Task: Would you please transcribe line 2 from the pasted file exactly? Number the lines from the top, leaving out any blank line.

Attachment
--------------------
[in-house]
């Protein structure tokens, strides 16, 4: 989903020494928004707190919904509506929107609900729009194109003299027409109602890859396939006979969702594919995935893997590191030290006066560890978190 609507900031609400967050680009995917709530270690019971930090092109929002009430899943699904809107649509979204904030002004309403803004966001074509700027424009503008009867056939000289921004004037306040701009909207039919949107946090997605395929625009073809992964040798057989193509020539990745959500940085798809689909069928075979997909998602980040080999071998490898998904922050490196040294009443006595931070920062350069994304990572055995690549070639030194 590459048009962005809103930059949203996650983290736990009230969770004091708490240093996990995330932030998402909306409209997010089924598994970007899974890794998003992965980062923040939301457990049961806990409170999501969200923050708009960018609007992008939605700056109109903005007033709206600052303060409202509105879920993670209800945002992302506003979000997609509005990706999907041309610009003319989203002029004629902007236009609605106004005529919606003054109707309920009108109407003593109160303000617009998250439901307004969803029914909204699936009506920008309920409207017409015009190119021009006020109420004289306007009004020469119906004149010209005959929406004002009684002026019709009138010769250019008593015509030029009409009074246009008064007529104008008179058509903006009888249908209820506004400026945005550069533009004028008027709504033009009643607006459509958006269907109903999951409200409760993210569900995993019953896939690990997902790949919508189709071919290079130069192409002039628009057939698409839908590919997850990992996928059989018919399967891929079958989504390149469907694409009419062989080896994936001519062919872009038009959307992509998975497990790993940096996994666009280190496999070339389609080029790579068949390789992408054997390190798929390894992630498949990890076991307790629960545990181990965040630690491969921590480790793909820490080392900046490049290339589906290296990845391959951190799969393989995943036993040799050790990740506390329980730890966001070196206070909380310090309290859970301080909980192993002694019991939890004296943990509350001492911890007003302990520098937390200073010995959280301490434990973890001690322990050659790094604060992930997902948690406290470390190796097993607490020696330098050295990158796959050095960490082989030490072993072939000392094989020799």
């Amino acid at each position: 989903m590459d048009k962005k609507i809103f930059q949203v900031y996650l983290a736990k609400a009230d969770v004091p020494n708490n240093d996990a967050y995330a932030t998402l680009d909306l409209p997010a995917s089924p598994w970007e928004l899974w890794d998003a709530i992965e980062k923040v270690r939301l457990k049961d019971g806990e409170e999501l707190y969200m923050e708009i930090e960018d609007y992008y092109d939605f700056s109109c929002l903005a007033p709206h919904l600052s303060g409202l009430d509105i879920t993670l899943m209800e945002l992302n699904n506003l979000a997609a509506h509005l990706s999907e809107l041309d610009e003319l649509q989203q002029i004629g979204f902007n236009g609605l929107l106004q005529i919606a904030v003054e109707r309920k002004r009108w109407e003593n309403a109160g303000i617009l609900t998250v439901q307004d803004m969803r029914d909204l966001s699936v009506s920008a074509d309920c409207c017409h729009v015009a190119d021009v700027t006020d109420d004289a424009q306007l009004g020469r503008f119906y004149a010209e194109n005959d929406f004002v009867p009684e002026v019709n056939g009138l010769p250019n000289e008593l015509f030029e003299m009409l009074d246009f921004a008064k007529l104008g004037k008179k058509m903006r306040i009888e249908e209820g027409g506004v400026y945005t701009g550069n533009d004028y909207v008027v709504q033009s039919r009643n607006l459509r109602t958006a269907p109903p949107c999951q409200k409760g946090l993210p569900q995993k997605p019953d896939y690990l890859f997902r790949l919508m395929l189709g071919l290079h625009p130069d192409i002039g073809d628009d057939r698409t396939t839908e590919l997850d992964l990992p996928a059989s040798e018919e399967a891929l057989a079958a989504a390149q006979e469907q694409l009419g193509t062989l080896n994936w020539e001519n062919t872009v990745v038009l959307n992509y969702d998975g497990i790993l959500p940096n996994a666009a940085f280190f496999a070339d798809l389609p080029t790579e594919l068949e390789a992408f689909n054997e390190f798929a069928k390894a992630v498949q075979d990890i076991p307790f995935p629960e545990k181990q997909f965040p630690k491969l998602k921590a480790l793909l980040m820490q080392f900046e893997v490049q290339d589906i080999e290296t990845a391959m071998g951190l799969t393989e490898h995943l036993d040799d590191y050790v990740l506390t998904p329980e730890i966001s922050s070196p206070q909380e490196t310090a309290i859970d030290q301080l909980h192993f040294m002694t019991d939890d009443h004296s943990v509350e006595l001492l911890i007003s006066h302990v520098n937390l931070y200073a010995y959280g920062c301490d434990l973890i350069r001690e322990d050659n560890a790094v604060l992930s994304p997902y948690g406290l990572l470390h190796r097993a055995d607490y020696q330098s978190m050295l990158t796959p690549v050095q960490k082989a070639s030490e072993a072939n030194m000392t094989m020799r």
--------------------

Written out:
């Protein structure tokens, strides 16, 4: 989903020494928004707190919904509506929107609900729009194109003299027409109602890859396939006979969702594919995935893997590191030290006066560890978190 609507900031609400967050680009995917709530270690019971930090092109929002009430899943699904809107649509979204904030002004309403803004966001074509700027424009503008009867056939000289921004004037306040701009909207039919949107946090997605395929625009073809992964040798057989193509020539990745959500940085798809689909069928075979997909998602980040080999071998490898998904922050490196040294009443006595931070920062350069994304990572055995690549070639030194 590459048009962005809103930059949203996650983290736990009230969770004091708490240093996990995330932030998402909306409209997010089924598994970007899974890794998003992965980062923040939301457990049961806990409170999501969200923050708009960018609007992008939605700056109109903005007033709206600052303060409202509105879920993670209800945002992302506003979000997609509005990706999907041309610009003319989203002029004629902007236009609605106004005529919606003054109707309920009108109407003593109160303000617009998250439901307004969803029914909204699936009506920008309920409207017409015009190119021009006020109420004289306007009004020469119906004149010209005959929406004002009684002026019709009138010769250019008593015509030029009409009074246009008064007529104008008179058509903006009888249908209820506004400026945005550069533009004028008027709504033009009643607006459509958006269907109903999951409200409760993210569900995993019953896939690990997902790949919508189709071919290079130069192409002039628009057939698409839908590919997850990992996928059989018919399967891929079958989504390149469907694409009419062989080896994936001519062919872009038009959307992509998975497990790993940096996994666009280190496999070339389609080029790579068949390789992408054997390190798929390894992630498949990890076991307790629960545990181990965040630690491969921590480790793909820490080392900046490049290339589906290296990845391959951190799969393989995943036993040799050790990740506390329980730890966001070196206070909380310090309290859970301080909980192993002694019991939890004296943990509350001492911890007003302990520098937390200073010995959280301490434990973890001690322990050659790094604060992930997902948690406290470390190796097993607490020696330098050295990158796959050095960490082989030490072993072939000392094989020799």